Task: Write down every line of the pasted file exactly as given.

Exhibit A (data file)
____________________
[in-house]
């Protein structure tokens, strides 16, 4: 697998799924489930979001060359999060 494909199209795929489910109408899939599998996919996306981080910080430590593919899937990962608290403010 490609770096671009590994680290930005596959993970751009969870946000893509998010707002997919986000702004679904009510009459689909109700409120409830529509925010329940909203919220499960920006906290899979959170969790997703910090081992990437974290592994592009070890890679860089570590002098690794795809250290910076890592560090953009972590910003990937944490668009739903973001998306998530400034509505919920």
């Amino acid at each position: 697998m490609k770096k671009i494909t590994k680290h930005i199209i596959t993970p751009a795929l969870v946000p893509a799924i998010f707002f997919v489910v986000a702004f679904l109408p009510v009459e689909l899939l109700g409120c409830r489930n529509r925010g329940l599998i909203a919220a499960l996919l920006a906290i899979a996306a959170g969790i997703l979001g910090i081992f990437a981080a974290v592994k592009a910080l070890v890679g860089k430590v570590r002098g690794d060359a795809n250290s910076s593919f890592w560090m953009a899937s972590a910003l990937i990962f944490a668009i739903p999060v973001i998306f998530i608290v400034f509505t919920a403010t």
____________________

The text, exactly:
[in-house]
């Protein structure tokens, strides 16, 4: 697998799924489930979001060359999060 494909199209795929489910109408899939599998996919996306981080910080430590593919899937990962608290403010 490609770096671009590994680290930005596959993970751009969870946000893509998010707002997919986000702004679904009510009459689909109700409120409830529509925010329940909203919220499960920006906290899979959170969790997703910090081992990437974290592994592009070890890679860089570590002098690794795809250290910076890592560090953009972590910003990937944490668009739903973001998306998530400034509505919920």
């Amino acid at each position: 697998m490609k770096k671009i494909t590994k680290h930005i199209i596959t993970p751009a795929l969870v946000p893509a799924i998010f707002f997919v489910v986000a702004f679904l109408p009510v009459e689909l899939l109700g409120c409830r489930n529509r925010g329940l599998i909203a919220a499960l996919l920006a906290i899979a996306a959170g969790i997703l979001g910090i081992f990437a981080a974290v592994k592009a910080l070890v890679g860089k430590v570590r002098g690794d060359a795809n250290s910076s593919f890592w560090m953009a899937s972590a910003l990937i990962f944490a668009i739903p999060v973001i998306f998530i608290v400034f509505t919920a403010t």